Grandpa was one of the good guys with a wonderful sense of fun and mischief. He tinkered with all sorts of electronics and gadgets long before it was popular. One time, he was so annoyed by television commercials, that he built a toggle switch to control the volume. He had a remote control with a mute button years prior to them showing up on store shelves. He was kind and sentimental and filled the house with delight when he played The Irish Washerwoman on his fiddle. You can image our satisfaction whenever we were able to turn the tables on him and hear his laugh pour forth with ease.
A December came when my sisters and I asked Mom if we could buy a tree for Christmas. The price of Balsams had skyrocketed, and it was looking more and more like our old artificial tree would be tapped for that year’s honors. Grandpa was visiting in the kitchen while the conversation was going on.
“Why don’t you go across the road to the woods and chop down your own?”
It sounded like a terrific idea. He laughed and told us that he would supply the saw, never thinking that we would actually take him up on the offer. My sisters and I jumped at the opportunity. We set off to create for our family a Christmas straight out of a Hallmark movie.
After walking around in the wooded acres that stretched behind our neighbor’s house for close to an hour, we finally settled on a beauty. I don’t know what variety of tree it was, but it looked close enough to the type of trees we always had, and it smelled like Balsam, so we claimed it as our own. The girls held the tree so it wouldn’t fall on me as I tore into the trunk with the hand saw. A few minutes of concerted effort and she slowly toppled from their grasp landing softly into a berm of freshly fallen snow. This was the day we discovered how much smaller a tree looks in nature than when it’s standing upright and shoved into the corner of a suburban living room.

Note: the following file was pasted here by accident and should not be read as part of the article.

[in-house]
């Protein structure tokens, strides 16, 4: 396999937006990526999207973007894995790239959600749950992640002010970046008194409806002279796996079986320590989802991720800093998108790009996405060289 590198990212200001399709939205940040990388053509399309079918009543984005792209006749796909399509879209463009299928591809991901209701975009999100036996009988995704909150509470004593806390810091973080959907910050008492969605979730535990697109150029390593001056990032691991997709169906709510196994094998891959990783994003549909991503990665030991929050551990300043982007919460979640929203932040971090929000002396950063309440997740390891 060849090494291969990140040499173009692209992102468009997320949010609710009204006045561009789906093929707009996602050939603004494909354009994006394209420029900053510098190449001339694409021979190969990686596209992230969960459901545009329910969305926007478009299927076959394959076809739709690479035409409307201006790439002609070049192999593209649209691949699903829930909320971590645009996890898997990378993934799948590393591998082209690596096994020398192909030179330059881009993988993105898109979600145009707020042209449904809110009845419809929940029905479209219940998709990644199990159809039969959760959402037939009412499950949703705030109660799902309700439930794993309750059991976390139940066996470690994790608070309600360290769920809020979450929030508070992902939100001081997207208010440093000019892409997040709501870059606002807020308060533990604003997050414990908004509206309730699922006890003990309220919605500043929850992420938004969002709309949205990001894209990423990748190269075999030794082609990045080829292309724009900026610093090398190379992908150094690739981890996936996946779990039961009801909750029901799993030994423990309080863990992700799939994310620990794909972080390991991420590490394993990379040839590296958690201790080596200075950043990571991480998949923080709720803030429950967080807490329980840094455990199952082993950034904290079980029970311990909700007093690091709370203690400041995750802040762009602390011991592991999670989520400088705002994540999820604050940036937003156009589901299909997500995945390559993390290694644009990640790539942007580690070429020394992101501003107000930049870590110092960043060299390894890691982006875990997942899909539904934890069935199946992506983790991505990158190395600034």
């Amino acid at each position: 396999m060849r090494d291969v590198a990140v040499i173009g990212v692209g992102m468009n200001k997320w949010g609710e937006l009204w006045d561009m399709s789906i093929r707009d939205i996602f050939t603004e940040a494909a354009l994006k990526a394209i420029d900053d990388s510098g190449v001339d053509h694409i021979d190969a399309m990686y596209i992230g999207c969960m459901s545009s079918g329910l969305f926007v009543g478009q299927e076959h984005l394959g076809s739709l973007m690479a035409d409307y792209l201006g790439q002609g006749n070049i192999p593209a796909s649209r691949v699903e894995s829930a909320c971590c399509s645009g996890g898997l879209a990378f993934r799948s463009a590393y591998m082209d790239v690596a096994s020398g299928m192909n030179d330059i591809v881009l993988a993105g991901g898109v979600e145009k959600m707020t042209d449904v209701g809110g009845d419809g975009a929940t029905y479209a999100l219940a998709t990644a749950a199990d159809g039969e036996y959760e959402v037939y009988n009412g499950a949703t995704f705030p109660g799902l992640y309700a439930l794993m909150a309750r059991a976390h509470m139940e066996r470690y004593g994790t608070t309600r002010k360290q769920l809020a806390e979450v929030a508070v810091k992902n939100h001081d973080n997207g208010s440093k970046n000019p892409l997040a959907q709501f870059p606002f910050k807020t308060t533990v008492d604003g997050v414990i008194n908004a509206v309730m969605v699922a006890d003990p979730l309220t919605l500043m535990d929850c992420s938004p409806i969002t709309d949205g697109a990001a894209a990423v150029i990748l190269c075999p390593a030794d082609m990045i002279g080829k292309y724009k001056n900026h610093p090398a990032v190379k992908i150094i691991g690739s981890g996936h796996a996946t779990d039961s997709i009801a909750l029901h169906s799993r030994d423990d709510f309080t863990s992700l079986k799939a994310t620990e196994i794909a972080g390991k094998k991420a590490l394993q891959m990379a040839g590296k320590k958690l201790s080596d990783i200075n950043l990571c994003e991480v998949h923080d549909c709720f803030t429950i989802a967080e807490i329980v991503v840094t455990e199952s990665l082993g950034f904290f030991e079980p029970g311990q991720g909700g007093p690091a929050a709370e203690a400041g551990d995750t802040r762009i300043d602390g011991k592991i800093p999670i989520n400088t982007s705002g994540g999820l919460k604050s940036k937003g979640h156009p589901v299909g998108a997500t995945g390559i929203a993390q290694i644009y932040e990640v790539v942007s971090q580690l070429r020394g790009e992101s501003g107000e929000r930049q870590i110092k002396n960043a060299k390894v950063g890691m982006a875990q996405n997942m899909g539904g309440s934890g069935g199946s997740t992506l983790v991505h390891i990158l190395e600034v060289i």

It’s a good thing that there were three of us on that adventure. We each took a section of the tree and dragged its solid weightiness, heaving and jerking like oarsmen on a Viking longboat, through the forest dense with pines and hemlocks. We hauled it through our neighbor’s lawn, tugged it across our road and yanked it up the back stairs – point first, through our kitchen door. That’s as far as we made it before it got stuck.
Mom was speechless while my grandfather’s laugh occupied every breath we took. It was clear they had not expected us to follow through with my grandfather’s dare. While Mom wondered whose tree we had chopped, Grandpa had us back up and turn around so we could get in without breaking off every limb.
We did well picking out our Christmas tree. She was 12 feet long! Our home had a 7-foot ceiling. My grandfather spent most of that afternoon “pruning” the tree so that it would fit inside the house. Finally, the Christmas tree took its place of distinction in the corner of the living room, firmly poised in its base. We gathered in front of it, lost in amazement. She was the most magnificent tree I had ever seen. Mom was still shaking her head (concerned, I’m sure, over the fact that we could have been killed by a falling evergreen and that the police would be knocking on our door at any minute); but she liked the tree. My sisters and I felt accomplished. We had provided our family with the enduring symbol of the Christmas spirit and it didn’t cost us a dime! But the best part of that day, the detail that we remember best, is the enjoyment it gave our grandfather. If I close my eyes and allow my mind to be still, I can hear his spirited laugh reach out and wrap my heart in light.